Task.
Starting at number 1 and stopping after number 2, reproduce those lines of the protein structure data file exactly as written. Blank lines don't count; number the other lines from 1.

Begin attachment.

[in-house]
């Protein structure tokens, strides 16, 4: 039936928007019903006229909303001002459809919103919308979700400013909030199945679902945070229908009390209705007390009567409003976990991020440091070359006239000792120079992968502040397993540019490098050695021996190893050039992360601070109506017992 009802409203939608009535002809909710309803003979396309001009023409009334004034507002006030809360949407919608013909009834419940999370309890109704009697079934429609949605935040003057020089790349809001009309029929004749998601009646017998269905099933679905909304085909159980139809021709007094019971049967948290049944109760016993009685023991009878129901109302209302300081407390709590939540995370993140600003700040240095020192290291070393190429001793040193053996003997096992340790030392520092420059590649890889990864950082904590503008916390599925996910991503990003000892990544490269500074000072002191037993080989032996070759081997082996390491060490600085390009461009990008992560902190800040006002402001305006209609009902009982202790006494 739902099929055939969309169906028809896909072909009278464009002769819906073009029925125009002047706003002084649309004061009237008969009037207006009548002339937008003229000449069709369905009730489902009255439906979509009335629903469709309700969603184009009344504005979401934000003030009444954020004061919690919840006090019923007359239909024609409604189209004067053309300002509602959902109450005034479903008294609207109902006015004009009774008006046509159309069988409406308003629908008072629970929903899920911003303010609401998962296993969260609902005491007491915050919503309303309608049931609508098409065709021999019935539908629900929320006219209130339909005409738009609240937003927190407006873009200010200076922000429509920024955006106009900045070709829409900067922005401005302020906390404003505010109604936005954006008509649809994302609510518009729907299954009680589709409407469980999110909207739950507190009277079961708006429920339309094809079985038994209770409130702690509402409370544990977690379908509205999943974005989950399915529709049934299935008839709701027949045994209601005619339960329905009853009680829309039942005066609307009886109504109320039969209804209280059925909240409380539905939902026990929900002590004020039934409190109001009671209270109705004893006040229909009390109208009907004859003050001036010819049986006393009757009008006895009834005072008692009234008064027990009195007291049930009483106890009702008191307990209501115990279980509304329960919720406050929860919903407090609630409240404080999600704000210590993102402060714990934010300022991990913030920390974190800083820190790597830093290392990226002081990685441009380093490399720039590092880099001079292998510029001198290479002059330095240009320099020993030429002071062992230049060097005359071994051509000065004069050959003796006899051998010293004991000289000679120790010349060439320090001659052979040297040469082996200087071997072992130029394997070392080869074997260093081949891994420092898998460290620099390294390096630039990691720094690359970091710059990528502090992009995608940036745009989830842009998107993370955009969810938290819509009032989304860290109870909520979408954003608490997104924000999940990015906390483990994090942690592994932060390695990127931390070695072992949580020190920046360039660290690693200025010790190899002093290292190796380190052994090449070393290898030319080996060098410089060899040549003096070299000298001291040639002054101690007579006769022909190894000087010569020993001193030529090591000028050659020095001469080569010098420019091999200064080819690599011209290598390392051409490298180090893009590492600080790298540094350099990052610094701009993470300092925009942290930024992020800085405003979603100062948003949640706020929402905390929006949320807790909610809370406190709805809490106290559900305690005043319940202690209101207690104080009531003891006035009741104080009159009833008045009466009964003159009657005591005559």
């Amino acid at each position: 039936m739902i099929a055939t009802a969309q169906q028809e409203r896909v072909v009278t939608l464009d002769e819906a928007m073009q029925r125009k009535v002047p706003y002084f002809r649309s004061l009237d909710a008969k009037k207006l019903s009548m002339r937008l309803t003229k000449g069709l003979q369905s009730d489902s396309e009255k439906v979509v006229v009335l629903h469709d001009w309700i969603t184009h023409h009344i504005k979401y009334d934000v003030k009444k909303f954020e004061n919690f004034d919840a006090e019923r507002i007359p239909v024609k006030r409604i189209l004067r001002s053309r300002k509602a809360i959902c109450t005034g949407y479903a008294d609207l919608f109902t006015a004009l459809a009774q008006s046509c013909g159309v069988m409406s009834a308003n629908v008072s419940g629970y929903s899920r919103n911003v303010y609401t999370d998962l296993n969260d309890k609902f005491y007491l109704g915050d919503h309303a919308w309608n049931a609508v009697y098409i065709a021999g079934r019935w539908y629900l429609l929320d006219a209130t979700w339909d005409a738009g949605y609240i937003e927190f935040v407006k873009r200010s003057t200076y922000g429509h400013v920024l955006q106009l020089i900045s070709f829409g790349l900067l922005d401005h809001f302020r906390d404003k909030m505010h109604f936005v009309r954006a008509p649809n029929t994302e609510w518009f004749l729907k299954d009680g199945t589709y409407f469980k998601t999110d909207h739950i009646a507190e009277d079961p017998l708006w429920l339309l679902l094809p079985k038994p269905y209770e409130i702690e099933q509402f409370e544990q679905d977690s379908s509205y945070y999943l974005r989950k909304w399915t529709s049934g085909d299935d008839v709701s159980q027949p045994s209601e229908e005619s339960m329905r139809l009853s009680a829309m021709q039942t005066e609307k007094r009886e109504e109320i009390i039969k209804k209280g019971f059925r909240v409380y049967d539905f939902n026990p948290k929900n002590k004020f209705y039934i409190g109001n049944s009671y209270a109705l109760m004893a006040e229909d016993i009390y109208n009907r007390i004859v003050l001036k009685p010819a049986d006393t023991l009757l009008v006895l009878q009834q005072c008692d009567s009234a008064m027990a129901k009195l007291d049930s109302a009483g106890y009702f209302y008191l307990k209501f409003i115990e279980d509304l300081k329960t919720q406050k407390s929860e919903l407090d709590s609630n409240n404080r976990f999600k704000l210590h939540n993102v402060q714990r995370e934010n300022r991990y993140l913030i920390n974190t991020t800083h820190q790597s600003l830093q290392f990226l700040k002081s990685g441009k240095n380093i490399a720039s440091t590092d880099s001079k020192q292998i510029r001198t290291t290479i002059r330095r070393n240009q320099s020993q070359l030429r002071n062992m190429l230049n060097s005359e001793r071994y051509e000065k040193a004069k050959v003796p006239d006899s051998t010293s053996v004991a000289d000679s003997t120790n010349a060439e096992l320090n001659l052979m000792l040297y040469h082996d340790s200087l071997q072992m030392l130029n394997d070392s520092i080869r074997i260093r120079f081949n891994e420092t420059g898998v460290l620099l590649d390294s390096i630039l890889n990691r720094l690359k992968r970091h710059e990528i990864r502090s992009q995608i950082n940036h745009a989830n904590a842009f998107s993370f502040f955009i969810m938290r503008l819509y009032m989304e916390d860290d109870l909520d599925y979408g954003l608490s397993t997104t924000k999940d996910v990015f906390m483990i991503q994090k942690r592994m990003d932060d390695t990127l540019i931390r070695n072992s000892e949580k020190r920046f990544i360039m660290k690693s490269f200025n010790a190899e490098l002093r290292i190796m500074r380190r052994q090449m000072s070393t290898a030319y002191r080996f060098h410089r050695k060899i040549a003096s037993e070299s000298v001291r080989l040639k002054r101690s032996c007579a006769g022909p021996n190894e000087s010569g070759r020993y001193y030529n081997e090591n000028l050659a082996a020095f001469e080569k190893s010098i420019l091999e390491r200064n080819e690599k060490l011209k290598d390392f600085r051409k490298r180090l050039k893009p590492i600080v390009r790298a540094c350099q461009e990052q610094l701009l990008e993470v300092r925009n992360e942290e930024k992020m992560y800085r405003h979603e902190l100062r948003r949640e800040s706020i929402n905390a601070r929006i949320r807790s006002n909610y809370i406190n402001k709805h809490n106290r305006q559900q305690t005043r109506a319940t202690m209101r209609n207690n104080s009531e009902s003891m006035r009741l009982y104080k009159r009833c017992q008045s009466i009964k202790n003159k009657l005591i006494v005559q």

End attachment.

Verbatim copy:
[in-house]
């Protein structure tokens, strides 16, 4: 039936928007019903006229909303001002459809919103919308979700400013909030199945679902945070229908009390209705007390009567409003976990991020440091070359006239000792120079992968502040397993540019490098050695021996190893050039992360601070109506017992 009802409203939608009535002809909710309803003979396309001009023409009334004034507002006030809360949407919608013909009834419940999370309890109704009697079934429609949605935040003057020089790349809001009309029929004749998601009646017998269905099933679905909304085909159980139809021709007094019971049967948290049944109760016993009685023991009878129901109302209302300081407390709590939540995370993140600003700040240095020192290291070393190429001793040193053996003997096992340790030392520092420059590649890889990864950082904590503008916390599925996910991503990003000892990544490269500074000072002191037993080989032996070759081997082996390491060490600085390009461009990008992560902190800040006002402001305006209609009902009982202790006494 739902099929055939969309169906028809896909072909009278464009002769819906073009029925125009002047706003002084649309004061009237008969009037207006009548002339937008003229000449069709369905009730489902009255439906979509009335629903469709309700969603184009009344504005979401934000003030009444954020004061919690919840006090019923007359239909024609409604189209004067053309300002509602959902109450005034479903008294609207109902006015004009009774008006046509159309069988409406308003629908008072629970929903899920911003303010609401998962296993969260609902005491007491915050919503309303309608049931609508098409065709021999019935539908629900929320006219209130339909005409738009609240937003927190407006873009200010200076922000429509920024955006106009900045070709829409900067922005401005302020906390404003505010109604936005954006008509649809994302609510518009729907299954009680589709409407469980999110909207739950507190009277079961708006429920339309094809079985038994209770409130702690509402409370544990977690379908509205999943974005989950399915529709049934299935008839709701027949045994209601005619339960329905009853009680829309039942005066609307009886109504109320039969209804209280059925909240409380539905939902026990929900002590004020039934409190109001009671209270109705004893006040229909009390109208009907004859003050001036010819049986006393009757009008006895009834005072008692009234008064027990009195007291049930009483106890009702008191307990209501115990279980509304329960919720406050929860919903407090609630409240404080999600704000210590993102402060714990934010300022991990913030920390974190800083820190790597830093290392990226002081990685441009380093490399720039590092880099001079292998510029001198290479002059330095240009320099020993030429002071062992230049060097005359071994051509000065004069050959003796006899051998010293004991000289000679120790010349060439320090001659052979040297040469082996200087071997072992130029394997070392080869074997260093081949891994420092898998460290620099390294390096630039990691720094690359970091710059990528502090992009995608940036745009989830842009998107993370955009969810938290819509009032989304860290109870909520979408954003608490997104924000999940990015906390483990994090942690592994932060390695990127931390070695072992949580020190920046360039660290690693200025010790190899002093290292190796380190052994090449070393290898030319080996060098410089060899040549003096070299000298001291040639002054101690007579006769022909190894000087010569020993001193030529090591000028050659020095001469080569010098420019091999200064080819690599011209290598390392051409490298180090893009590492600080790298540094350099990052610094701009993470300092925009942290930024992020800085405003979603100062948003949640706020929402905390929006949320807790909610809370406190709805809490106290559900305690005043319940202690209101207690104080009531003891006035009741104080009159009833008045009466009964003159009657005591005559």